Bayer says that it will acquire KaNDy Therapeutics (Stevenage, UK), a clinical-stage biotechnology company, to expand Bayer’s drug-development pipeline in women’s healthcare.
Bayer will pay an upfront consideration of $425 million and potential milestone payments of up to $450 million until launch followed by potential additional triple-digit-million sales milestone payments, under the terms of the agreement, the company says. Completion of the deal is subject to customary conditions, in particular antitrust approval, and is expected by next month, Bayer says.
The transaction is another step in augmenting Bayer’s own women’s healthcare portfolio through collaborations and agreements, it says. “Bayer is focusing on innovative options to address the unmet medical needs of women worldwide,” says Stefan Oelrich, board member and president/pharmaceuticals at Bayer. “With this acquisition Bayer will broaden its women’s healthcare pipeline by adding a potential novel non-hormonal oral treatment option for women during menopause.”
Bayer’s pharmaceuticals business’s development and licensing team facilitated the transaction, it says. Morgan Stanley is serving as financial advisor to Bayer, with Linklaters serving as legal counsel, the company says. Goldman Sachs International is serving as financial advisor to KaNDy Therapeutics and Goodwin is serving as legal counsel.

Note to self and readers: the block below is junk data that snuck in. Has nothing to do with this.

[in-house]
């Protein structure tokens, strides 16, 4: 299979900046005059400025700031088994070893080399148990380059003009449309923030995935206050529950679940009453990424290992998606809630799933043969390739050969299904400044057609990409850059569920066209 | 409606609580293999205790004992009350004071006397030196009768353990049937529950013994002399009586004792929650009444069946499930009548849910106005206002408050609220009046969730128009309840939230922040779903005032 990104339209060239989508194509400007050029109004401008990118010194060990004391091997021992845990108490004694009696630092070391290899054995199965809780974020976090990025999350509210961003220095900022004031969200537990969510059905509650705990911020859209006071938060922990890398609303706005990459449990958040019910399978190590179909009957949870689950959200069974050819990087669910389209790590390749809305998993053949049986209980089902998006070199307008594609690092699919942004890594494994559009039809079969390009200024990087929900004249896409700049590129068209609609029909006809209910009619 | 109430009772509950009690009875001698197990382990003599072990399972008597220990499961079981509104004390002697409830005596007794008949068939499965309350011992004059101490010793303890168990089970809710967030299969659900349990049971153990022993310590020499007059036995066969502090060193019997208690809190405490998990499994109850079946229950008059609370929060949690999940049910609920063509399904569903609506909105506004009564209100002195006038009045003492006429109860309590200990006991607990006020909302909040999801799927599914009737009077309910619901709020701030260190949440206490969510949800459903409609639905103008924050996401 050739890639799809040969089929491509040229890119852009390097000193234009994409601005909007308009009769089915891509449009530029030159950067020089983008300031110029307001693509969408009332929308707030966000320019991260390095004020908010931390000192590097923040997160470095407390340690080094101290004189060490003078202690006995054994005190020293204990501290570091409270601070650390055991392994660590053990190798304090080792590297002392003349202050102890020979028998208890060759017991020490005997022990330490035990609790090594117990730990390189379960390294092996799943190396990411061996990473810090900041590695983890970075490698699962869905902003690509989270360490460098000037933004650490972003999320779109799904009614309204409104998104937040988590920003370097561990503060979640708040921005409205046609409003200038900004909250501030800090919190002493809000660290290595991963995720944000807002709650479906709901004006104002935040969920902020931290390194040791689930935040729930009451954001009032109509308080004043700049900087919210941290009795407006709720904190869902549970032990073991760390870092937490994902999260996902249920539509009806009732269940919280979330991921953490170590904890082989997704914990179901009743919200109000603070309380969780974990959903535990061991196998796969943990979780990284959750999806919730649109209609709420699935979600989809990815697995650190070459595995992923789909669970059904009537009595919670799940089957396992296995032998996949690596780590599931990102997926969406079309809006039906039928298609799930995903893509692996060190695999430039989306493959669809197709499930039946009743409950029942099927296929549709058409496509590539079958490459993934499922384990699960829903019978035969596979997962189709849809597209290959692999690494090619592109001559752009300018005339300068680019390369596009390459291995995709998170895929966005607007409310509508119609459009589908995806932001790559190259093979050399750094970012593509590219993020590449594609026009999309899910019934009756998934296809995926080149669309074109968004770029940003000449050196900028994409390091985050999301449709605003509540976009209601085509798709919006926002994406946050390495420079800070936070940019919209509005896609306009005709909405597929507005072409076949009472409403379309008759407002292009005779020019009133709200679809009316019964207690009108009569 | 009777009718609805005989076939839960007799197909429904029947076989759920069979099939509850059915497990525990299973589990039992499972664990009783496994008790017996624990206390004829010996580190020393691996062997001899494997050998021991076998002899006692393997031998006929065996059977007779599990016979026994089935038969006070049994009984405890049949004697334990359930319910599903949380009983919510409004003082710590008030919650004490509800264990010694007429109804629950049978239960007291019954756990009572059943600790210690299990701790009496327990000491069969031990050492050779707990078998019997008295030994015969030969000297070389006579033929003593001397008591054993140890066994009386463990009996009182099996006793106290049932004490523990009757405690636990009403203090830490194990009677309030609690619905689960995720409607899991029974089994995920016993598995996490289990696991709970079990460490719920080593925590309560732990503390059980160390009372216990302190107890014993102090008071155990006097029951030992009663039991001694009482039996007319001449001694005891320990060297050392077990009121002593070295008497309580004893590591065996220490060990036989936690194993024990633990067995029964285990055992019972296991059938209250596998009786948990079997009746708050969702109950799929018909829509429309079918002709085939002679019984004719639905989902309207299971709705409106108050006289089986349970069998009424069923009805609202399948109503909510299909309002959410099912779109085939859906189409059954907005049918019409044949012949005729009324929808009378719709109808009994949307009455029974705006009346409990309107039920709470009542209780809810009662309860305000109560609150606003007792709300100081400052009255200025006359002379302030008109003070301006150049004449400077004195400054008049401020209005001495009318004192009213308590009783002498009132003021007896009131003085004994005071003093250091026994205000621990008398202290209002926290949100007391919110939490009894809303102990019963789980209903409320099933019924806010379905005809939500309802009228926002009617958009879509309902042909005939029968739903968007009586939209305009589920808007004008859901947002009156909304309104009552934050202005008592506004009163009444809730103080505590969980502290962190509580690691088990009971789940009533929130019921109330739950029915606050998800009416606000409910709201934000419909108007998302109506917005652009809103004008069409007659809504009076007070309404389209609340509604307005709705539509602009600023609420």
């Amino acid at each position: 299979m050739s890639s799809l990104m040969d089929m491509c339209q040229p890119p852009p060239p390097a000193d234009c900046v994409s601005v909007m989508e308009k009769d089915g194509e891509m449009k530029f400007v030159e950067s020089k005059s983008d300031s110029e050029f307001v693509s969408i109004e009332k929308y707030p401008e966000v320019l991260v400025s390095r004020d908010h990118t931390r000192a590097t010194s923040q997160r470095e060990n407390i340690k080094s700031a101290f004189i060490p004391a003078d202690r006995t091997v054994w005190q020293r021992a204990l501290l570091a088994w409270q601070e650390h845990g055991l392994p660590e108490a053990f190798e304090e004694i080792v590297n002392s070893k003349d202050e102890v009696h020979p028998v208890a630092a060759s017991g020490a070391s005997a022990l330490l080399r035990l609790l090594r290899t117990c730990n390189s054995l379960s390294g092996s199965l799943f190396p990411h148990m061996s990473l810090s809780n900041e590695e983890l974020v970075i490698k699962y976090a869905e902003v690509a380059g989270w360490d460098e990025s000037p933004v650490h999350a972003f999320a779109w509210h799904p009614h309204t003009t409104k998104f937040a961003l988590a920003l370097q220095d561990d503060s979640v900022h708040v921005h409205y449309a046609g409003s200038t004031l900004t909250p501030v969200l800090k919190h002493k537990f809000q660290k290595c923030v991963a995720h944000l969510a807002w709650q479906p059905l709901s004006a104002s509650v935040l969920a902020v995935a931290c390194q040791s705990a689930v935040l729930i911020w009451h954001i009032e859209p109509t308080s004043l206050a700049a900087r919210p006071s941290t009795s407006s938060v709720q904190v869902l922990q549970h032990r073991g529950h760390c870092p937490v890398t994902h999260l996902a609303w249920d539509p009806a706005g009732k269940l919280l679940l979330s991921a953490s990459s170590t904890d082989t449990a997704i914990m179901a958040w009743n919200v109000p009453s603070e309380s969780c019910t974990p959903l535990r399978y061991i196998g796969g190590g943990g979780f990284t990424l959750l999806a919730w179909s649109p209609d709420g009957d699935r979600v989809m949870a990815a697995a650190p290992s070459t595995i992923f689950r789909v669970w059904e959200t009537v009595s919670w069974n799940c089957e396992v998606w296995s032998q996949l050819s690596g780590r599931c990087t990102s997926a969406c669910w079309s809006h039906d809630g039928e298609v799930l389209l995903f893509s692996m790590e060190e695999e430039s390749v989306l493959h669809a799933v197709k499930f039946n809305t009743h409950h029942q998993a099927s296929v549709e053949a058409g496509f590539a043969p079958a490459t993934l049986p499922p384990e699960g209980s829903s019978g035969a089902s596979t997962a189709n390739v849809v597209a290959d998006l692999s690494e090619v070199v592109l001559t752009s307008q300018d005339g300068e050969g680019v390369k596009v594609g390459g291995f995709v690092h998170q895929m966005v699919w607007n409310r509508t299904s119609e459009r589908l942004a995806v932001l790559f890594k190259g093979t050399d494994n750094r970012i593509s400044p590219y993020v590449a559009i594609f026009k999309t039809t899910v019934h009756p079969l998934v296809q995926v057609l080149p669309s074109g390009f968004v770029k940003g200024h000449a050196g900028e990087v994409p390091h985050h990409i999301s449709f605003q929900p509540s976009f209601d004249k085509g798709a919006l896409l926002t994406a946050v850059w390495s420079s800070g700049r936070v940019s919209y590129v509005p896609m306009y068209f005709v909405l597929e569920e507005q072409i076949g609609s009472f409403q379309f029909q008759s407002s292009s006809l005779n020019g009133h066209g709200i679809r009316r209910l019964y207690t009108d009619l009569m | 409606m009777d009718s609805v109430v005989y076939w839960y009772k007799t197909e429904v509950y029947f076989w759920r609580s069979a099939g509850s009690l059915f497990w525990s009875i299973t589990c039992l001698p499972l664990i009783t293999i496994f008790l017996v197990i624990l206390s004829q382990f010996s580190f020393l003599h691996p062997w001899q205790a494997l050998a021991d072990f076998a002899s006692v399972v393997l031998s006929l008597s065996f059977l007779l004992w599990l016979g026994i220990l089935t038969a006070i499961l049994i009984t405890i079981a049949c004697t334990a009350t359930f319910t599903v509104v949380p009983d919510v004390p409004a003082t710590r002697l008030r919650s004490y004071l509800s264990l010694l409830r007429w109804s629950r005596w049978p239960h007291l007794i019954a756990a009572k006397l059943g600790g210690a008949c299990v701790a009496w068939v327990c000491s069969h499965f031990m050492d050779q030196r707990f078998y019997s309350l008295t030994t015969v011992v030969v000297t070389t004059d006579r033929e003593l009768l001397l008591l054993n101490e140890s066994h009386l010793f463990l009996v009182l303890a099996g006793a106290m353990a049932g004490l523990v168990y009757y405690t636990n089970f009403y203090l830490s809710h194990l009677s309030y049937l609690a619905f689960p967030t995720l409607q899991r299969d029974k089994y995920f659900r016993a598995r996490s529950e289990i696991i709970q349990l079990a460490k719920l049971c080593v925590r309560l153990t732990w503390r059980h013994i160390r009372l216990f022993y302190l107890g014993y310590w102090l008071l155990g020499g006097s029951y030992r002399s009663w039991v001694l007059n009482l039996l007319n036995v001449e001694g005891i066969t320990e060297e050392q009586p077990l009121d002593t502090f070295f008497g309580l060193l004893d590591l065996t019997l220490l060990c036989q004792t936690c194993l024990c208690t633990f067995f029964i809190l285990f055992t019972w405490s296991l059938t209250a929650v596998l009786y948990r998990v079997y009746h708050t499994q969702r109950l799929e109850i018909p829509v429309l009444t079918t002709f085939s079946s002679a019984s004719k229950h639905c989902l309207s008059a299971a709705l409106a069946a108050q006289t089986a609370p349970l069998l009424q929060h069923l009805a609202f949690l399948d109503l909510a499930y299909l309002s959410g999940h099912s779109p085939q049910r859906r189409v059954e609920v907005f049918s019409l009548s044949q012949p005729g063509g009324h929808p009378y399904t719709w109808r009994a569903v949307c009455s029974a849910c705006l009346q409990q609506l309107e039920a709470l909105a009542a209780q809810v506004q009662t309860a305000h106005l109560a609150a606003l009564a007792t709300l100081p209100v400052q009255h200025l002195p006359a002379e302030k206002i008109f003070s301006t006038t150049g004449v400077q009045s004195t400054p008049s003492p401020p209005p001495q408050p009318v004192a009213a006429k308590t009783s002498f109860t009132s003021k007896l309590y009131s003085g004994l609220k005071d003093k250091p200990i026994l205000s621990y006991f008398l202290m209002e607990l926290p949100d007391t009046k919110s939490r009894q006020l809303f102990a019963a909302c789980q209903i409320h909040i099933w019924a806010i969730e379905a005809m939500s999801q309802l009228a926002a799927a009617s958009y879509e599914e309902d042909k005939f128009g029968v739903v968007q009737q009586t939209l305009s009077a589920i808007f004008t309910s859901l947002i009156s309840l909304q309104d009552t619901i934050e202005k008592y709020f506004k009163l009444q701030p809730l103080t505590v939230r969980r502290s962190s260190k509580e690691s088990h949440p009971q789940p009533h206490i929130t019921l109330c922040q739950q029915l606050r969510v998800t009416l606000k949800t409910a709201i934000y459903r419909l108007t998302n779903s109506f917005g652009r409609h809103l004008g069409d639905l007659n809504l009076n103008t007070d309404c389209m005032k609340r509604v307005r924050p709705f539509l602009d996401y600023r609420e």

By: Sotirios Frantzanas
Source: Chemical Week
France has launched an offshore green hydrogen production platform at the country’s Port of Saint-Nazaire this week, along with its first offshore wind farm. The hydrogen plant, which its operators say is the world’s first facility of its type, coincides with the launch of another “first of its kind” facility in Sweden dedicated to storing hydrogen in an underground lined rock cavern (LRC).
The project sets up the Hydrogen Valley in Rome, the first industrial-scale technological hub for the development of the national supply chain for the production, transport, storage and use of hydrogen for the decarbonization of industrial processes and for sustainable mobility.
At first glance, hydrogen seems to be the perfect solution to our energy needs. It doesn’t produce any carbon dioxide when used. It can store energy for long periods of time. It doesn’t leave behind hazardous waste materials, like nuclear does. And it doesn’t require large swathes of land to be flooded, like hydroelectricity. Seems too good to be true. So…what’s the catch?